By 1585, war had broken out between the Netherlands and Spain, and Elizabeth signed the Treaty of Nonsuch, Nonsuch, Treaty of (1585) promising an English army to assist the Dutch rebels against Spain and the Catholic League (an alliance of Catholic powers led by Spain). A few years later, a civil war broke out in France when the French king, Henry III, died leaving a Protestant heir to the throne: King Henry of Navarre became King Henry IV of France. A Protestant king was anathema to many French Catholics, however. Therefore, the Catholic duke of Guise, Henry I of Lorraine, with the support of the Spanish-led Catholic League Catholic League, War of the (1585-1598) , sought to usurp the throne to “protect” France from its new Protestant ruler. Protestantism;France England, having assisted the Huguenots in France, and already at war with the Catholic League in the Netherlands, was forced into war with the Catholic League on behalf of the Protestant cause in Europe. The war did not end until 1598, when Henry IV was officially crowned king of France and signed the Edict of Nantes, Nantes, Edict of (1598) promising toleration for both Catholics and Protestants within France. Thus, the Anglo-French wars ended with England being caught up in the civil wars sweeping Europe as a result of the Protestant Reformation.

Significance

The European religious conflicts continued well into the seventeenth century. In the 1620’, after the assassination of Henry IV, the Huguenots revolted against the French regency of Marie de Médici. Englishman George Villiers, the first duke of Buckingham, with the blessing of his king, Charles I, came to the Huguenots’ aid—a campaign that proved just as costly as all of the other wars with France. The English crown was left in desperate financial straits, which Charles had difficulty remedying, and which eventually led to civil war in England.

The Anglo-French wars were important for two reasons. First, these events were characteristic of the larger struggle between Catholicism and Protestantism taking place throughout Europe in the sixteenth century and had decisive effects upon sixteenth century culture and politics. Many historians have tried to portray England as a country far removed from the wars and intrigues of the Continent. Others have ignored France’s decisive impact on English foreign policy during this period. In reality, the Anglo-French wars serve as an example of the complex relationships common to all of Europe during this period. Between 1544 and 1558, both England and France were part of a system of alliances between royal houses that resulted in military conflict. After 1558, these alliances gave way to a more pressing concern with religion.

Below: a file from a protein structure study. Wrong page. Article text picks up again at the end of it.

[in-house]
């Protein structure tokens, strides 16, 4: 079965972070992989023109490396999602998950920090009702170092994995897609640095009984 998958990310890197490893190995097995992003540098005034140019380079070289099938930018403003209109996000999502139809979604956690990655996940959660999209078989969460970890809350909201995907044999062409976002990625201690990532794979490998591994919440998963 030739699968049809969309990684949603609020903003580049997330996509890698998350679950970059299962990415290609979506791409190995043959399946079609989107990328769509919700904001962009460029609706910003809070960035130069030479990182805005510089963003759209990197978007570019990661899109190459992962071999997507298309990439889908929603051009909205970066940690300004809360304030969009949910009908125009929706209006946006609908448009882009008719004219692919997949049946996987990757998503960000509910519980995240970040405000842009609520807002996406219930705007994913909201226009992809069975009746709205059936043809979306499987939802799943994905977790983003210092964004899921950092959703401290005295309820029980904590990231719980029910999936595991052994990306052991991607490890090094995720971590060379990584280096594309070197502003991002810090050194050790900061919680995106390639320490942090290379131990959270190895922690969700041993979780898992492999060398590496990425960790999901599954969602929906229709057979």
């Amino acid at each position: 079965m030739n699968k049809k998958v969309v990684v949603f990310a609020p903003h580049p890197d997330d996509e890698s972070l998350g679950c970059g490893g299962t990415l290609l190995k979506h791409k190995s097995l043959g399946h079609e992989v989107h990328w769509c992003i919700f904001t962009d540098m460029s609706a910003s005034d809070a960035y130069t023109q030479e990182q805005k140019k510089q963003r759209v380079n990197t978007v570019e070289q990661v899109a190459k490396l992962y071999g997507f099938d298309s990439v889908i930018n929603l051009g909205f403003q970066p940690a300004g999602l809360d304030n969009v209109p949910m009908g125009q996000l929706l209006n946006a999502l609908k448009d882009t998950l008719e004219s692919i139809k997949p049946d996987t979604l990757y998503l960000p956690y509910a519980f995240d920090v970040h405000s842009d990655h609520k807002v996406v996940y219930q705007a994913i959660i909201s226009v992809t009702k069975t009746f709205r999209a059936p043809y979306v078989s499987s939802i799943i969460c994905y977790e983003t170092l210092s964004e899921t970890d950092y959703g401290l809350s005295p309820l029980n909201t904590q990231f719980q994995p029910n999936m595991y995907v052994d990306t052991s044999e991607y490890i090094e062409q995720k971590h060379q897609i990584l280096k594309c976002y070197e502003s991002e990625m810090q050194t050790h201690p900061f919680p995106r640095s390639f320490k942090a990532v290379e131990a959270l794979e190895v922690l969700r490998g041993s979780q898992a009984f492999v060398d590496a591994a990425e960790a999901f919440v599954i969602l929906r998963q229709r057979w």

The wars also impacted the political history of Europe in several important ways. Because of the cost to England, finances became a pervasive problem throughout the sixteenth and seventeenth centuries, and the government had increasing problems maintaining a proactive policy on the Continent. From the continental side, the Protestant cause would have had difficulty surviving without English aid. England became an important Protestant power, whereas, had it remained Catholic, it might have remained a lesser power, eclipsed by France and Spain, and Protestantism in Germany and especially the Netherlands might have had a very different fate. In all, these wars serve as both an important reflection of early modern society and an important factor in the political and religious landscape of the sixteenth and seventeenth centuries.

Further Reading
  • citation-type="booksimple"

    xlink:type="simple">Black, Jeremy. The Origins of War in Early Modern Europe. Edinburgh: John Donald, 1987. A seminal collection of essays by leading scholars in the period looking at not only the Anglo-French wars but also warfare in other parts of Europe.
  • citation-type="booksimple"

    xlink:type="simple">Doran, Susan. England and Europe in the Sixteenth Century. New York: St. Martin’s Press, 1999. An examination of England’s international relations, stressing continuity between the late Medieval and Tudor periods.
  • citation-type="booksimple"

    xlink:type="simple">Grummit, David, ed. The English Experience in France c. 1450-1558: War, Diplomacy, and Cultural Exchange. Hampshire, England: Ashgate, 2002. A survey of the medieval and early modern relationship between England and France focusing on both political and cultural aspects of it.
  • citation-type="booksimple"

    xlink:type="simple">Holt, Mack P. The French Wars of Religion, 1562-1629. Cambridge, England: Cambridge University Press, 1995. A useful survey focusing on the socioeconomic aspects of the French civil wars.
  • citation-type="booksimple"

    xlink:type="simple">Sutherland, N. M. Henry IV of France and the Politics of Religion, 1572-1596. 2 vols. Bristol, Avon, England: Elm Bank, 2002. Extremely detailed account of the role of religion in France’s monarchy and political sphere during the late sixteenth century. Each chapter discusses a specific political event or issue from the point of view of the conflict between Protestants and Catholics. Includes illustrations, map, bibliographic references, and index.

Aug. 29, 1475: Peace of Picquigny

Aug. 22, 1513-July 6, 1560: Anglo-Scottish Wars

Dec. 18, 1534: Act of Supremacy

July, 1535-Mar., 1540: Henry VIII Dissolves the Monasteries

Jan. 28, 1547-July 6, 1553: Reign of Edward VI

July, 1553: Coronation of Mary Tudor

1558-1603: Reign of Elizabeth I

Jan. 1-8, 1558: France Regains Calais from England

Mar., 1562-May 2, 1598: French Wars of Religion

Jan. 20, 1564: Peace of Troyes

Aug. 24-25, 1572: St. Bartholomew’s Day Massacre

July 7, 1585-Dec. 23, 1588: War of the Three Henrys

Aug. 2, 1589: Henry IV Ascends the Throne of France

Apr. 13, 1598: Edict of Nantes